22nd – 30th September – back home in Dorset.   Leave a comment

I returned from Fiji late on the 21st after a journey that lasted 47 hours and involved five flights. Although I have returned from the Pacific on previous trips, I have never felt so jet lagged, probably exacerbated by a nasty cold I picked up on route. My body stayed on Fiji time (eleven hours out), I would fall asleep each afternoon and then not sleep at night!

In spite of this I managed to visit Durlston on the 23rd, 25th and 26th to continue our ringing program, with several of our group away at the moment, I wished to ensure the coverage was as full as possible. We ringed good numbers of birds on the first two dates but the latter was curtailed by increasing wind and rain.

Feeling it would be too windy to ring on the 28th, I visited Portland Bird Observatory. There were very few birds about, but it proved to be an excellent social event, a chance to catch up with news and views from many of the Portland regulars, most of whom I have not seen since the spring. Also there was a chance to browse the Ob’s extensive natural history book store and of course I bought a couple of books.

One birder I haven’t seen for ages (mainly because he has been abroad for much of the year) is Paul Baker, aka Bagsy. Paul manages to update his blog daily, something I would like to do but have failed miserably to achieve. See http://bagsy-thecaptainslog.blogspot.co.uk/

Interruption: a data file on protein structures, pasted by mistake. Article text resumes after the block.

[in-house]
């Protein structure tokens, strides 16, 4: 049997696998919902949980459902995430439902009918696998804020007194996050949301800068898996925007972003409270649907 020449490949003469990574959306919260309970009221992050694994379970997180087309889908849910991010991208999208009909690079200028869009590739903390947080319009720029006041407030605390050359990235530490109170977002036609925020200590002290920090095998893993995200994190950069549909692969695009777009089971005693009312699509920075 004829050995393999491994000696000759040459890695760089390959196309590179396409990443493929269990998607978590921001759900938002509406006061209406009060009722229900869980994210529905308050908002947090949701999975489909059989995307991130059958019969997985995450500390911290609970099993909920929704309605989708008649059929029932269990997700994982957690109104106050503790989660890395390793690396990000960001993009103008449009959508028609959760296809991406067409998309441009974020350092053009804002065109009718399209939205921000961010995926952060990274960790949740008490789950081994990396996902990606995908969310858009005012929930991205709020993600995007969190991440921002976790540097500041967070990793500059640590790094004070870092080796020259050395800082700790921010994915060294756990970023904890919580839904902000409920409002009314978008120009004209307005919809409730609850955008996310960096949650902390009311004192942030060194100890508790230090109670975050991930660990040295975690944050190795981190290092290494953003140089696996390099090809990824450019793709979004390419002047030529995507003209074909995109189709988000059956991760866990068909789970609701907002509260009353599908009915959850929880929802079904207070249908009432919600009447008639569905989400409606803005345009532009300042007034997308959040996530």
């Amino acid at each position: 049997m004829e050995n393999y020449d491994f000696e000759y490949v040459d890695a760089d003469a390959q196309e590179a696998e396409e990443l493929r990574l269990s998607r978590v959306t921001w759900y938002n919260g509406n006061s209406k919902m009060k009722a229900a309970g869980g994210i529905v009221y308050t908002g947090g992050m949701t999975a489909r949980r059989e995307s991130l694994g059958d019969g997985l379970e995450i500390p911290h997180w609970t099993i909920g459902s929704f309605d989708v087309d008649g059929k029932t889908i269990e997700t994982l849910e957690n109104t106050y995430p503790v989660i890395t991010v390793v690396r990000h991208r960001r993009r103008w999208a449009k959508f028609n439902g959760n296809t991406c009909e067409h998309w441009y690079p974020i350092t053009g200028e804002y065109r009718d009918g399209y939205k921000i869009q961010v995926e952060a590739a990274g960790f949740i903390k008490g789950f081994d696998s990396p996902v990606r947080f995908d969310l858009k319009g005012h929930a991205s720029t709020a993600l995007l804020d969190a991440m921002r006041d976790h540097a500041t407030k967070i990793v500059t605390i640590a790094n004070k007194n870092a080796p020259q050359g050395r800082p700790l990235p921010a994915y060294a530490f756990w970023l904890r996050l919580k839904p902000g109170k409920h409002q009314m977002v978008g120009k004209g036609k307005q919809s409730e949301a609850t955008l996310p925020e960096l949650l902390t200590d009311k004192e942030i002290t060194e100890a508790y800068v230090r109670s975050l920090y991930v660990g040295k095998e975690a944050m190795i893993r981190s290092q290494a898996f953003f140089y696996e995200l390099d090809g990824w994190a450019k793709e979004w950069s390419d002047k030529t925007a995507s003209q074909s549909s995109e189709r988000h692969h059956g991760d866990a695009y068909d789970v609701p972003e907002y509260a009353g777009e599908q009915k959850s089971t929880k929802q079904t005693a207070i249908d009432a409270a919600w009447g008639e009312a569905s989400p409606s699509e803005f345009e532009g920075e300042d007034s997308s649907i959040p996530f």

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Bagsy poses with his eponymous new motor.

IMG_3866-Lodmoor-Spoonbills

I had better luck birding at nearby Lodmoor, here six out of a flock of seven Spoonbills were photographed flying over the marsh.

IMG_3864-Bar-headed-Geese

Birders at Lodmoor seemed just as interested in a pair of Bar-headed Geese out in the middle of the marsh. Although a long distance migrant (breeding in Tibet and wintering in India) the chances of them being genuine migrants are close to zero.

IMG_3852-Med-&-BH-Gull

Up to 50 Mediterranean Gulls dropped in whilst I was at Lodmoor (at least four can be seen here with Black-headed Gulls). Once a scarce visitor to Dorset, now up to 100 pairs breed in the county and gatherings of up to 500 have been recorded in the Weymouth area.

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A winter plumaged Grey Plover at Lodmoor.

On the 29th Paul, Ian A and I ringed at Fleets Lane in Poole. We ringed about 45 birds. At this time of year most warblers have left with two exceptions, Chiffchaff and Blackcap. Unlike most migrant warblers that winter south of the Sahara, the majority of Blackcaps and Chiffchaffs winter in north Africa and the Mediterranean. Some over winter in the UK but these are thought (at least in the case of Blackcaps) to be birds from Europe rather than European breeders.

September ended with a very busy morning at Durlston. On a grey and misty morning, Chiffchaffs and Blackcaps just poured through the garden. As always, we had to manage our operation to cope with large numbers and had to close some nets. By midday we had ringed 225 birds, all but 17 being the of two species mentioned above. Also there were large numbers of Swallows and Meadow Pipits moving overhead, involving thousands of birds. Durlston has to be one of the best places in the UK to see the spectacle of autumn migration.

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A small number of Meadow Pipits were ringed. The photo shows the very long tertials that completely cover the primaries on the folded wing.

P9300574-Chiff-&-Willow

At this time of year Chiffchaffs have replaced Willow Warblers as the commonest Phylloscopus warbler. We trapped a single Willow today compared with 77 Chiffs. Although superficially similar, Chiffchaff (left) is slightly smaller, has a shorter supercilium, shorter primary extension, browner flanks and has a more rounded crown.

Posted September 30, 2013 by gryllosblog in Uncategorized

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